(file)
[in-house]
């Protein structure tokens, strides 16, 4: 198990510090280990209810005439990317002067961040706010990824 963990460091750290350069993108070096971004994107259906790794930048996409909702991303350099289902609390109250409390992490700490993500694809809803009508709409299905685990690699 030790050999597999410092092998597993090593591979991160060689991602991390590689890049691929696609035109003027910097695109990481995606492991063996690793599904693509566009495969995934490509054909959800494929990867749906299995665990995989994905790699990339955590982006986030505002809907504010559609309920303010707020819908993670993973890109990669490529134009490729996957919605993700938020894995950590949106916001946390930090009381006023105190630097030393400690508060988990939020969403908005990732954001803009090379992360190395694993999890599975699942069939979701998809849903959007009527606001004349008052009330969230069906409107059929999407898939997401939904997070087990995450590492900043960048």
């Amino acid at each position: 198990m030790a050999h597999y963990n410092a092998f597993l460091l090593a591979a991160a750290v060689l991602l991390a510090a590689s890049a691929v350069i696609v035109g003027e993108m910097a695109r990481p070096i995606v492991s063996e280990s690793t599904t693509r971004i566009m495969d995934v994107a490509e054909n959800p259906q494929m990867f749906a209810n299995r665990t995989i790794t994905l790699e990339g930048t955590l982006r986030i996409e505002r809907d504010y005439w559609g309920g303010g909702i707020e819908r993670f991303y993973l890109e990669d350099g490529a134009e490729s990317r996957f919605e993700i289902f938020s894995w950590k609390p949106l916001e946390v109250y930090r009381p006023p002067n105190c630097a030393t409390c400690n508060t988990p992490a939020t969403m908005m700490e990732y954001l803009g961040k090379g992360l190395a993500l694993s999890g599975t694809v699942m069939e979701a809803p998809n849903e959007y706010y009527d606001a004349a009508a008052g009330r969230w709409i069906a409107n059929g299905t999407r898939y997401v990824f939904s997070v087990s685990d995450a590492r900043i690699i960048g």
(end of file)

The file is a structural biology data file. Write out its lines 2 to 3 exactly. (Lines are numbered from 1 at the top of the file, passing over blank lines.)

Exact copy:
């Protein structure tokens, strides 16, 4: 198990510090280990209810005439990317002067961040706010990824 963990460091750290350069993108070096971004994107259906790794930048996409909702991303350099289902609390109250409390992490700490993500694809809803009508709409299905685990690699 030790050999597999410092092998597993090593591979991160060689991602991390590689890049691929696609035109003027910097695109990481995606492991063996690793599904693509566009495969995934490509054909959800494929990867749906299995665990995989994905790699990339955590982006986030505002809907504010559609309920303010707020819908993670993973890109990669490529134009490729996957919605993700938020894995950590949106916001946390930090009381006023105190630097030393400690508060988990939020969403908005990732954001803009090379992360190395694993999890599975699942069939979701998809849903959007009527606001004349008052009330969230069906409107059929999407898939997401939904997070087990995450590492900043960048």
């Amino acid at each position: 198990m030790a050999h597999y963990n410092a092998f597993l460091l090593a591979a991160a750290v060689l991602l991390a510090a590689s890049a691929v350069i696609v035109g003027e993108m910097a695109r990481p070096i995606v492991s063996e280990s690793t599904t693509r971004i566009m495969d995934v994107a490509e054909n959800p259906q494929m990867f749906a209810n299995r665990t995989i790794t994905l790699e990339g930048t955590l982006r986030i996409e505002r809907d504010y005439w559609g309920g303010g909702i707020e819908r993670f991303y993973l890109e990669d350099g490529a134009e490729s990317r996957f919605e993700i289902f938020s894995w950590k609390p949106l916001e946390v109250y930090r009381p006023p002067n105190c630097a030393t409390c400690n508060t988990p992490a939020t969403m908005m700490e990732y954001l803009g961040k090379g992360l190395a993500l694993s999890g599975t694809v699942m069939e979701a809803p998809n849903e959007y706010y009527d606001a004349a009508a008052g009330r969230w709409i069906a409107n059929g299905t999407r898939y997401v990824f939904s997070v087990s685990d995450a590492r900043i690699i960048g």